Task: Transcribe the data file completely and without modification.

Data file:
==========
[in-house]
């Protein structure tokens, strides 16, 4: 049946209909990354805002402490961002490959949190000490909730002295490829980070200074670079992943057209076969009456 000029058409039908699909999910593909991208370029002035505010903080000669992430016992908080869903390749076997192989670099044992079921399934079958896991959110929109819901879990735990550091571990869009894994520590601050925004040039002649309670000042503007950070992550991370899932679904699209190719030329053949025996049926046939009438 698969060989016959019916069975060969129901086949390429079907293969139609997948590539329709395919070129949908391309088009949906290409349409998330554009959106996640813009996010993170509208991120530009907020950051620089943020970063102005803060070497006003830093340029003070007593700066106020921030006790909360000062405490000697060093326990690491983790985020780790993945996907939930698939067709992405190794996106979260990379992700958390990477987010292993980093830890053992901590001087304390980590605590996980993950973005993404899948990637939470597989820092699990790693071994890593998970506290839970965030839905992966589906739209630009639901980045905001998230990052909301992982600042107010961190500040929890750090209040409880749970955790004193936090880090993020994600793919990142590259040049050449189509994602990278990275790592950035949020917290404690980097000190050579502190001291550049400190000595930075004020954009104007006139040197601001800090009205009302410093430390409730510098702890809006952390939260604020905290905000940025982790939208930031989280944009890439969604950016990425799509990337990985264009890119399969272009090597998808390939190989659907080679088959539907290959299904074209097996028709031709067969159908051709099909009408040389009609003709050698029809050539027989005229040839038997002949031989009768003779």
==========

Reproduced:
[in-house]
């Protein structure tokens, strides 16, 4: 049946209909990354805002402490961002490959949190000490909730002295490829980070200074670079992943057209076969009456 000029058409039908699909999910593909991208370029002035505010903080000669992430016992908080869903390749076997192989670099044992079921399934079958896991959110929109819901879990735990550091571990869009894994520590601050925004040039002649309670000042503007950070992550991370899932679904699209190719030329053949025996049926046939009438 698969060989016959019916069975060969129901086949390429079907293969139609997948590539329709395919070129949908391309088009949906290409349409998330554009959106996640813009996010993170509208991120530009907020950051620089943020970063102005803060070497006003830093340029003070007593700066106020921030006790909360000062405490000697060093326990690491983790985020780790993945996907939930698939067709992405190794996106979260990379992700958390990477987010292993980093830890053992901590001087304390980590605590996980993950973005993404899948990637939470597989820092699990790693071994890593998970506290839970965030839905992966589906739209630009639901980045905001998230990052909301992982600042107010961190500040929890750090209040409880749970955790004193936090880090993020994600793919990142590259040049050449189509994602990278990275790592950035949020917290404690980097000190050579502190001291550049400190000595930075004020954009104007006139040197601001800090009205009302410093430390409730510098702890809006952390939260604020905290905000940025982790939208930031989280944009890439969604950016990425799509990337990985264009890119399969272009090597998808390939190989659907080679088959539907290959299904074209097996028709031709067969159908051709099909009408040389009609003709050698029809050539027989005229040839038997002949031989009768003779």